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Updated on August 15, 2010

 A pulsar is a highly magnetized, rotating neutron star.  These stars emit beams of electromagnetic radiation.  The pulses are due to the lighthouse effect:  we can only receive these signals when the beams the neutron star emits are pointed towards the Earth.  When the neutron star rotates away from the Earth, then we aren't receiving these signals.  The period of rotation of a neutron star is so regular that you can tell time with the pulses:  the pulses are as precise and regular as an atomic clock.

Pulsars are known to have planets orbiting them.  They are very stable stars.

Originally, there was some speculation that the pulsing signals were indicative of extraterrestrial intelligence in the universe.  The belief was never popular with scientists, even though it did get some popular press.  SOMEONE OUT THERE WAS SENDING US SIGNALS!  The scientists didn't believe it and searched for another explanation.  For one thing, the pulses were so regular as to be meaningless as language.  The scientists, in an unusual burst of sarcasm, named the first pulsar LGM-1, for "little green men".

Werner Beck of the Max Planck Institute for Extraterrestrial Physics said, in 2 006:

"The theory of how pulsars emit their radiation is still in its infancy, even after nearly forty year's work."

The word "pulsar", a contraction of "pulsating star", first appeared in print in 1968.  LGM-1 was renamed "CP 1919".  It emits electromagnetic radiation in the form of radio waves.  Some pulsars emit visible light, X-ray radiation, or gamma rays, in their rotation emissions.

The suggestion that pulsars were rotating neutron stars was put forth by Thomas Gold in 1968, and Francis Pacini, also in 1968, independently.  This theory was confirmed with the identification of a pulsar in the Crab nebula with a very short (33 millisecond) rotational pulse.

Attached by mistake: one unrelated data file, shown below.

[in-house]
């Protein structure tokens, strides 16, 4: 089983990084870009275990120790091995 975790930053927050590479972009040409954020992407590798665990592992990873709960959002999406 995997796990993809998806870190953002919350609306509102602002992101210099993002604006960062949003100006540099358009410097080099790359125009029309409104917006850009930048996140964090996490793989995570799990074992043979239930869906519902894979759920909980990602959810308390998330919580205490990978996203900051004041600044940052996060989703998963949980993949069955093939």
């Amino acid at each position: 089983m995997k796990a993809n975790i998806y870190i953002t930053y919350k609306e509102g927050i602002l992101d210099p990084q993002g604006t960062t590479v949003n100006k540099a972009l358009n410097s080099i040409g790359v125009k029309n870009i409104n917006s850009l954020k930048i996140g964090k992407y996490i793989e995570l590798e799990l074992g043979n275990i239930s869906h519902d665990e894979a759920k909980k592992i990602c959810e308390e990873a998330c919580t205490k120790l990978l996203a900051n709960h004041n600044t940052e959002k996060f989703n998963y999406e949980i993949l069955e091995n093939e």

Though the first pulsar was observed in July of 1967, the Nobel Prize for this discovery wasn't awarded until 1974.  Dr. Antony Hewish was the first person to be awarded the Nobel Prize in physics for astronomy.  There was some controversy at this--partly because pulsars weren't exclusively and solely Dr. Hewish's discovery.  Jocelyn Bell Burnell actually made the original discovery.  She was Dr. Hewish's Ph.D student.

The prevalent theory, now, as to why pulsars pulse:

  • A beam of radiation points towards Earth at every rotation of the star
  • The rotational axis and the electromagnetic axis of the neutron star aren't aligned.
  • The beam comes from the electromagnetic poles of the neutron star
  • The magnetic poles of the star are offset by the rotational poles of the star by a wide angle.

Occasionally a pulsar exhibits a glitch .  This was even more fascinating and puzzling than the original discovery.  What could make this happen?  What could alter the period of rotational pulse of a pulsar?

One postulate is that these glitches in the pulse are a result of a massive starquake , that re-distributes the crust of the star, altering the axis of the electromagnetic pole for a period, until the crust settles.  Another postulate:  a decoupling of the superconductive interior of the star.  In both cases, the star's moment of inertia changes, but it's angular momentum does not, making a change in the period of rotation of the star.


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